With time running short, chances are, you barely have enough time to shop for gifts, much less wrap them.
You're in luck! Here's are two quick and efficient methods for wrapping presents and preparing them for shipping.
Dubbed the "Japanese Gift Wrapping Hack," this method has been popularized by a number of YouTube videos. The above video, which has received over 12 million views, shows a seasoned retail employee at Takashimaya Department Store in Tokyo wrapping boxes in 12 seconds flat.
The technique, which involves starting with the gift positioned diagonally on the wrapping paper, is ideal for standard square or rectangular gifts. It boils down to four easy steps and two pieces of tape:
1. Start with pre-cut paper. Break free from the roll: The key to this technique is starting with a piece of pre-cut wrapping paper.
"My go-to way to measure how much paper to cut off is to place the gift on the paper edge and roll the gift over along the paper and see how much you need," says Nikki Haritatos, an event planner and creativity consultant at findyourdelight.com. "Make sure you roll it both ways so you catch both the right length and right width."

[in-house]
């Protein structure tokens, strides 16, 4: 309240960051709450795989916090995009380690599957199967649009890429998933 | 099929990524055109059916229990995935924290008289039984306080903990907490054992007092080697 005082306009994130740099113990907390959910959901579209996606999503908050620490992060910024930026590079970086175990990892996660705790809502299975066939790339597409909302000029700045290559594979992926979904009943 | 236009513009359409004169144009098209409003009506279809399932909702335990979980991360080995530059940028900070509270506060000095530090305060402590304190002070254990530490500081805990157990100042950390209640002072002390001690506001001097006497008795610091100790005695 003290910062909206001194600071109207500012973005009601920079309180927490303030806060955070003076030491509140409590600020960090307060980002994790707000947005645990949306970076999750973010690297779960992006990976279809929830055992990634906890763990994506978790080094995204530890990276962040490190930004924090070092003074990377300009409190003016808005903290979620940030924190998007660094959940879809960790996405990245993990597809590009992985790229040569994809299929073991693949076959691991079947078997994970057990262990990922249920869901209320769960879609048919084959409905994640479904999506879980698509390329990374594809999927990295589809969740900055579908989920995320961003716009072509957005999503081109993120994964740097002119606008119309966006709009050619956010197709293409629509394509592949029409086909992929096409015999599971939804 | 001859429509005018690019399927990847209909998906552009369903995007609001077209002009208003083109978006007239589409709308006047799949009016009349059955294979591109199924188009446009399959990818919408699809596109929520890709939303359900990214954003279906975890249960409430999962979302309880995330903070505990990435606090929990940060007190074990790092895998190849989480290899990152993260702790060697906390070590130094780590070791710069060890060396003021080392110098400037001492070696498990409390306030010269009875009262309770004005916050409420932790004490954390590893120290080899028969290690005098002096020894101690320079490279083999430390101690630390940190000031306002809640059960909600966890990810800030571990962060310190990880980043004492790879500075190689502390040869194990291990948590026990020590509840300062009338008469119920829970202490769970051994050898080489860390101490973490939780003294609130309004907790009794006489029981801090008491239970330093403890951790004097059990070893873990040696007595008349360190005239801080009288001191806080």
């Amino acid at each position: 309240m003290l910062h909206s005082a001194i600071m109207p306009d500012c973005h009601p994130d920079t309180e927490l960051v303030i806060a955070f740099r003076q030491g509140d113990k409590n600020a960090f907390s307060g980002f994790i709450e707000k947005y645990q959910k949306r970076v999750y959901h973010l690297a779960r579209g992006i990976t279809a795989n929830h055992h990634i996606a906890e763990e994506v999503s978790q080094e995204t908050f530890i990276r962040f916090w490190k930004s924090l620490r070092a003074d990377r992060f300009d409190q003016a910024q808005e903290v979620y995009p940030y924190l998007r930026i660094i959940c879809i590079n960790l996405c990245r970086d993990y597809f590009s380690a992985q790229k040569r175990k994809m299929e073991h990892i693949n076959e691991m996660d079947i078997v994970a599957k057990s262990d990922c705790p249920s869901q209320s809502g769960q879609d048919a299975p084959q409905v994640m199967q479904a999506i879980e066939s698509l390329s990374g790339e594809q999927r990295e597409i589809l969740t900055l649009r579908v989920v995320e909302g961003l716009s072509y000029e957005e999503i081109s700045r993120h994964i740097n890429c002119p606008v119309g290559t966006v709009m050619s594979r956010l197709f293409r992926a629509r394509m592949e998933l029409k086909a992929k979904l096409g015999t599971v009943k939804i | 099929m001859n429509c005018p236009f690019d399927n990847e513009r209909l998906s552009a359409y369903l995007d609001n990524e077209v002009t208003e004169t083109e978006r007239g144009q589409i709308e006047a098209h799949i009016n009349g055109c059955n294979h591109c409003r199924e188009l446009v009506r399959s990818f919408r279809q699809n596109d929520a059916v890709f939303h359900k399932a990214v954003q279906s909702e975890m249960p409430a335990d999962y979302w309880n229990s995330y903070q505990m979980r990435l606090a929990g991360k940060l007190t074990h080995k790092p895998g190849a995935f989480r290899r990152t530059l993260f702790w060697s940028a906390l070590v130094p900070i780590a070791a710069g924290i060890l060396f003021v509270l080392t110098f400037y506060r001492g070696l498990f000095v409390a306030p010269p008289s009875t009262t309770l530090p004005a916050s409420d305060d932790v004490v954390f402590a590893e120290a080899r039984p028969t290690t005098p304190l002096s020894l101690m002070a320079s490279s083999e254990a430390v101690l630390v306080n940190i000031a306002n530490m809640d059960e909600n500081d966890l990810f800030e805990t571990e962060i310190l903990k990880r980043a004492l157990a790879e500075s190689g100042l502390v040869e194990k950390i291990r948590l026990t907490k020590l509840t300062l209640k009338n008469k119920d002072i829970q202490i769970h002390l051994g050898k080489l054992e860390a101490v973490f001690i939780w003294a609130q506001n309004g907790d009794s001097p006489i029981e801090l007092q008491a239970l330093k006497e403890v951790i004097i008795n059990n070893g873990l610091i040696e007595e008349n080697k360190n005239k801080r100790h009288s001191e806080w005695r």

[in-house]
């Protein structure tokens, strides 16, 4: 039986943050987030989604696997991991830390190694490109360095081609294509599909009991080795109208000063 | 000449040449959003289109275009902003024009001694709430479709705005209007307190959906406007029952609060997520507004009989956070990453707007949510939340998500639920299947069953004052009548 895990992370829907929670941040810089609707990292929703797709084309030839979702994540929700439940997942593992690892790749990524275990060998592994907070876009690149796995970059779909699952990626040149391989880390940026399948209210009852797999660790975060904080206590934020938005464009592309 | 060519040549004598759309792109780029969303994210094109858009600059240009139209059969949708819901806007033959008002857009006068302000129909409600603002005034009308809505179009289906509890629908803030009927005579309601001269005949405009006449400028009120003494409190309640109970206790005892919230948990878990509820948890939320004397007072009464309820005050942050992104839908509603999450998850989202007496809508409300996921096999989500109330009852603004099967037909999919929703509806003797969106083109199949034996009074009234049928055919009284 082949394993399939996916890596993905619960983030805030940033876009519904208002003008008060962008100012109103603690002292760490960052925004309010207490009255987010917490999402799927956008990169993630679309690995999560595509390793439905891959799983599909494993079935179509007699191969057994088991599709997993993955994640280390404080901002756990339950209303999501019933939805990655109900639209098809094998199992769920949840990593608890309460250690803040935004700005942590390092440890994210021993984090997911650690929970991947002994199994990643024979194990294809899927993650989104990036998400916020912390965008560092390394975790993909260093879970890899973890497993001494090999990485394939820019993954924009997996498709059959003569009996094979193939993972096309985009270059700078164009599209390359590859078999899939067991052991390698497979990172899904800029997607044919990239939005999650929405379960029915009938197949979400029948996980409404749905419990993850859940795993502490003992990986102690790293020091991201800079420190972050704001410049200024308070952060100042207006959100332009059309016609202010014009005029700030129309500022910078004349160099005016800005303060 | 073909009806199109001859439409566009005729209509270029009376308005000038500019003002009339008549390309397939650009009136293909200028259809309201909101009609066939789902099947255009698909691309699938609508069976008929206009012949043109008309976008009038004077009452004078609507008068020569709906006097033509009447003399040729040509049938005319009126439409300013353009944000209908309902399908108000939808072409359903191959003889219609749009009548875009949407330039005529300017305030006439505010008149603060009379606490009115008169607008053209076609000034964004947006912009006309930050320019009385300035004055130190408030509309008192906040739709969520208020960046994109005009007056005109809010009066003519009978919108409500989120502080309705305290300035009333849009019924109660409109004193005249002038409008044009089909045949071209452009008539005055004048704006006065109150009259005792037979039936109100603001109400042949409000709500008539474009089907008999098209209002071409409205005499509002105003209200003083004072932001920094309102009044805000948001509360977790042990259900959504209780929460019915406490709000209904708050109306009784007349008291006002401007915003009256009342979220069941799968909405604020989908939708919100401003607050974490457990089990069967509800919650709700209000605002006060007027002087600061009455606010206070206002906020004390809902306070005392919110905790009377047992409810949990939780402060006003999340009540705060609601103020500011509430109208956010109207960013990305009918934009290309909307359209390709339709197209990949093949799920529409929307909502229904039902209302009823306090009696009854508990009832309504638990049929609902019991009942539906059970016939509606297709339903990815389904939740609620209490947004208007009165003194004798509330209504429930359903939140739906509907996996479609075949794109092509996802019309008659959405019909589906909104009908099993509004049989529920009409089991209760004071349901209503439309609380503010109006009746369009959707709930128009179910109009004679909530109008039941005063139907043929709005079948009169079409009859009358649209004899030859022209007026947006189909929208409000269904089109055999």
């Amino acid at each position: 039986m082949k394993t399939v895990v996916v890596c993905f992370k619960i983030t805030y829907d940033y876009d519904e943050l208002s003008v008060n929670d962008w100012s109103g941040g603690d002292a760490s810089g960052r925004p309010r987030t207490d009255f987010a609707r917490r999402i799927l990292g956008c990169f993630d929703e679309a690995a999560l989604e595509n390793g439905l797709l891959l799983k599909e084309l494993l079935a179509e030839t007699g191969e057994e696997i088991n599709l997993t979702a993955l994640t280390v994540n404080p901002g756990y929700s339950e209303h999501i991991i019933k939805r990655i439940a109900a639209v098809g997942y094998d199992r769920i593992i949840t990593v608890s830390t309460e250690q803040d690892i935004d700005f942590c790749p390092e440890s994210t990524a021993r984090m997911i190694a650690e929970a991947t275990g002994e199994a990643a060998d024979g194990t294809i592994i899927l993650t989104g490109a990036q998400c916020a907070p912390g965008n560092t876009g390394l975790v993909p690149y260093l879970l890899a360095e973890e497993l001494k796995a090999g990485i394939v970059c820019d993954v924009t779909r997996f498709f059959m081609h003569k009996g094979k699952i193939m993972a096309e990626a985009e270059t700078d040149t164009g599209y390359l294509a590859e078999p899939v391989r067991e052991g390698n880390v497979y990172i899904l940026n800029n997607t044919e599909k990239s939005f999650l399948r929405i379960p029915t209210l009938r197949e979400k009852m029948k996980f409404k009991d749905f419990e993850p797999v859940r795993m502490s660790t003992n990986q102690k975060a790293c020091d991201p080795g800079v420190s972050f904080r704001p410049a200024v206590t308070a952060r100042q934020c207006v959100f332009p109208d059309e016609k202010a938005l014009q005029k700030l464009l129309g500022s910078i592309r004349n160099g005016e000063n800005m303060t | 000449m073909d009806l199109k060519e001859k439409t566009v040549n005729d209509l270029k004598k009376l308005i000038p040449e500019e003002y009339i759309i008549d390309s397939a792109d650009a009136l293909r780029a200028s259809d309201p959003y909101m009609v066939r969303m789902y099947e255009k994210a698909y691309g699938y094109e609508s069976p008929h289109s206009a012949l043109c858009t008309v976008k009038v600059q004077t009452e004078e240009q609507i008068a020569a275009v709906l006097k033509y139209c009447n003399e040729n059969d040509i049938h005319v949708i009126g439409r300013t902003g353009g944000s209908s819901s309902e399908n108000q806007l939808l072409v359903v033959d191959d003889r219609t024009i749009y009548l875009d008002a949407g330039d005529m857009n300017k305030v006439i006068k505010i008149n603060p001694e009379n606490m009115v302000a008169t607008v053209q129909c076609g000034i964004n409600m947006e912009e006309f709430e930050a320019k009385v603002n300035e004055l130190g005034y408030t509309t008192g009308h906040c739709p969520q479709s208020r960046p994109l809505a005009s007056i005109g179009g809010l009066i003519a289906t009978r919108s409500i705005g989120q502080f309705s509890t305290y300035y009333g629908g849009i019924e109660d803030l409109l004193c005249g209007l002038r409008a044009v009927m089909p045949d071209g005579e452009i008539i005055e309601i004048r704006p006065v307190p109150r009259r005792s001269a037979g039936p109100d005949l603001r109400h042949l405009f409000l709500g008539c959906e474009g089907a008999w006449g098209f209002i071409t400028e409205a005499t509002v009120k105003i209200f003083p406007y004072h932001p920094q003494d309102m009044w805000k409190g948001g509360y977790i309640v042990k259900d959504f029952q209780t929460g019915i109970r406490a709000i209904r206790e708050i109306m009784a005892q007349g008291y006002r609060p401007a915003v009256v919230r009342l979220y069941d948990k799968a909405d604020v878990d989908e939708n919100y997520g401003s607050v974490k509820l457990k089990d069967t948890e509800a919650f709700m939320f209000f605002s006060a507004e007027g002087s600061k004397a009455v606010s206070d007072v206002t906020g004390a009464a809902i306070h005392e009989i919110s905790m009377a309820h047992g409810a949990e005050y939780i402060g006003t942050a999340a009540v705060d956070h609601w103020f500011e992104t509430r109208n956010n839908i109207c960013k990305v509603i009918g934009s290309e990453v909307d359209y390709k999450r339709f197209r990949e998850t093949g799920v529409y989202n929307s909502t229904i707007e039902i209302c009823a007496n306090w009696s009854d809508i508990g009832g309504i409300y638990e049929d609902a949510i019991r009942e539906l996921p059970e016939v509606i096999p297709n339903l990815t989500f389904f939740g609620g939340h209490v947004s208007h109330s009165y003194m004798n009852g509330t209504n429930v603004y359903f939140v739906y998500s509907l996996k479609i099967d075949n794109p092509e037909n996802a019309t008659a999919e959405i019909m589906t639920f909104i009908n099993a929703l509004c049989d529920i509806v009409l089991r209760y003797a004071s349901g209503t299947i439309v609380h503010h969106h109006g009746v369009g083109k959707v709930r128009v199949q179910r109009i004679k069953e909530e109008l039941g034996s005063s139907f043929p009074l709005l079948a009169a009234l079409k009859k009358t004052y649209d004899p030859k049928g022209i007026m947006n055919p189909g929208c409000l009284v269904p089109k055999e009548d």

2. Place the gift in one corner: Once you have your paper cut, place the gift at an angle onto one corner of the sheet. Fold that corner up, then fold in its corresponding side. Secure with tape.
3. Flip the gift over: Starting from a corner allows you to wrap the entire gift at once. Simply fold over the rest of the paper, flipping the gift over in the process.
4. Tuck and tape: Tuck in the remaining corners, then secure with one final piece of tape.
With a bit of practice, even a gift-wrapping novice can quickly become a pro.
But if you want to take your presentation up a notch, lifestyle expert Julie Blanner recommends starting simple, then adding some fancy upgrades.
"Stick to one solid and one pattern paper for an always beautiful ensemble," said Blanner. "I like to use satin and grosgrain ribbon from craft stores to secure and embellish packages."
Packing for shipping
If you're packing your gift for shipping, use the nesting technique.
"I tend to have fragile gifts shipped directly from the store," Blanner said. "Otherwise, a box inside of a box always works well - just fill both with peanuts and/or bubble wrap."
Nesting gives you added protection, but be sure to insulate the inside box with packing material to ensure that it's completely secure, Blanner said. You also want to use what shippers call the "H" method: tape all seams along the box so that the top and bottom form an "H" shape.
You can also use a few finishing touches to make a utilitarian shipping box more festive.
"Feed pretty paper, gift wrap or tissue paper through a shredder and use the shredded paper as your packing material," Haritatos suggests. "For a fragile item that needs bubble wrap, opt for bubble wrap in colors. ... You can also sprinkle in mini gifts, confetti, wrapped candies like peppermints or other goodies in among the packing material to make it even more fun."